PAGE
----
Greenhouse evaluation of deficit irrigation on the growth of tomato and eggplant and their interactions with Meloidogyne javanica
Deficit irrigation is considered to be an important approach for crop cultivation in dry regions where water resources are scarce. Deficit irrigation can be used also to decrease the level of infections by some moisturedependent plant pests and diseases such as root-knot nematode disease. Therefore, deficit irrigation at levels of 20%, 40%, 60% and 80% of field capacity was evaluated on tomato and eggplant in either the presence or absence of the root-knot nematode Meloidogyne javanica under greenhouse conditions. At irrigation levels of 20%, 40% and 60%, there was a significant decrease in leaf area, leaf water potential and growth parameters of tomato and eggplant compared to 80% and 100% of field capacity. In addition, a significant reduction in root galling and final nematode population occurred with deficit irrigation levels. Therefore, deficit irrigation at 80% of field capacity can be used to enhance water use efficiency and to increase the effectiveness of the current control strategies to control M. javanica without greatly affecting the growth of tomato and eggplant. However, more studies are still needed to confirm these results under different field conditions.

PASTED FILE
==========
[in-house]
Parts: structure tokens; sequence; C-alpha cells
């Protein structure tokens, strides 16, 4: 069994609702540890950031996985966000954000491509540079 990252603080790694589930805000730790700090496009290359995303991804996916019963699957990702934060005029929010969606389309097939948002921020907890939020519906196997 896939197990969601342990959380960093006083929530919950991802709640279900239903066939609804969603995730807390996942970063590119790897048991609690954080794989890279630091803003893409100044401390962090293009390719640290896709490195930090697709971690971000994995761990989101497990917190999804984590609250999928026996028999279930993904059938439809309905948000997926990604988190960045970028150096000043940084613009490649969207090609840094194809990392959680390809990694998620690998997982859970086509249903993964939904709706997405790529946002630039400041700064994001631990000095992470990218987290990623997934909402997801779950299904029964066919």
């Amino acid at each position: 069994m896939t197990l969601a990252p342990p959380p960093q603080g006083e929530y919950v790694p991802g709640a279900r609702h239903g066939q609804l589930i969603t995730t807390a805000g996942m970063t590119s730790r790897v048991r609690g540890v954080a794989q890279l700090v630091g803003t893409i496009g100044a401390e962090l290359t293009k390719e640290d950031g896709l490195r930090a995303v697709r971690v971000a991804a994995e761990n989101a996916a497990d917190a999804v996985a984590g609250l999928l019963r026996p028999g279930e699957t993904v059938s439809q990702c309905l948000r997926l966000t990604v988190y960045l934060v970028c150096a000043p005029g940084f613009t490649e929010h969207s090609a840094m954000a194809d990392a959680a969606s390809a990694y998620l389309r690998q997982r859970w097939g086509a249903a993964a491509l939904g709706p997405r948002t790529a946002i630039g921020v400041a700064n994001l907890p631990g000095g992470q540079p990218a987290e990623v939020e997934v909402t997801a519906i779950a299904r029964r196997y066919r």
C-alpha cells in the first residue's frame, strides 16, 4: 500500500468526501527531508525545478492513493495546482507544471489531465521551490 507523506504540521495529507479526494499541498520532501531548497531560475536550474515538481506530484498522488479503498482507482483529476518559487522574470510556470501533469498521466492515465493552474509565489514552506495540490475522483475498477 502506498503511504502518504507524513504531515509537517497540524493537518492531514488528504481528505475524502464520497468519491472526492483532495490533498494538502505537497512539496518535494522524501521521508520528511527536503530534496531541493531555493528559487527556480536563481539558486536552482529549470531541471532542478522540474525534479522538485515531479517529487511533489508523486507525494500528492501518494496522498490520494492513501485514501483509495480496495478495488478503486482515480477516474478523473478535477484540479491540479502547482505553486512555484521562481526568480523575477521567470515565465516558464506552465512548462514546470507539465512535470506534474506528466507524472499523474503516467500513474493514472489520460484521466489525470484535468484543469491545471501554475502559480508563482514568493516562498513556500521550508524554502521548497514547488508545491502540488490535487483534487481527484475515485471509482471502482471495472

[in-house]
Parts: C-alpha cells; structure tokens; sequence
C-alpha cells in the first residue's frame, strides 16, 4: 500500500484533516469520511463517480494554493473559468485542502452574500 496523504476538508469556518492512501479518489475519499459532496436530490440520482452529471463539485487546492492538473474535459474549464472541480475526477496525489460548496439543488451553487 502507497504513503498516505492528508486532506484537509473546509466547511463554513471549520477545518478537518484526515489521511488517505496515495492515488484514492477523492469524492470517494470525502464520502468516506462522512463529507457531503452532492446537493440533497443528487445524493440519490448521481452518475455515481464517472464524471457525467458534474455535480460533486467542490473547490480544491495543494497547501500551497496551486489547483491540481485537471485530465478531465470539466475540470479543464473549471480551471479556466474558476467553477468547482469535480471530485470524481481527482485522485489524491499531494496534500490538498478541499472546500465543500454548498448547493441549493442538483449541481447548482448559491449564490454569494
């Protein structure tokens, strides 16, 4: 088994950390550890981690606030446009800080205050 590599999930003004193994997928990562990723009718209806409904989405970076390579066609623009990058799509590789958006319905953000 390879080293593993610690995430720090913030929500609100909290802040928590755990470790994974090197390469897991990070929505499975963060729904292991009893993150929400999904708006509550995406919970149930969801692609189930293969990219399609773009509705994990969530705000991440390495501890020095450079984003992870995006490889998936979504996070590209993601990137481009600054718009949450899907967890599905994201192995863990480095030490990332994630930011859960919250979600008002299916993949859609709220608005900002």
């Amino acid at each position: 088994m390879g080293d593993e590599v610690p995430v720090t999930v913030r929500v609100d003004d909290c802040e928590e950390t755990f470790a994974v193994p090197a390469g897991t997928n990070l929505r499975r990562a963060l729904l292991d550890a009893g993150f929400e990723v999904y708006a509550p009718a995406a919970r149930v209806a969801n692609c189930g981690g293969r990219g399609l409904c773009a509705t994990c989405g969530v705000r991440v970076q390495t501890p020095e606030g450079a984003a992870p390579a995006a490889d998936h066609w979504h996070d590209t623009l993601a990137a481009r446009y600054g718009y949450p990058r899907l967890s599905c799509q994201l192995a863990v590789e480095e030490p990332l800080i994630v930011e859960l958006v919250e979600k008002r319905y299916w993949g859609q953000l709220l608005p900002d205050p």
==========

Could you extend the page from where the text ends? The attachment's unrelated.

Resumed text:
Keywords: root-knot nematodes, water potential, water use efficiency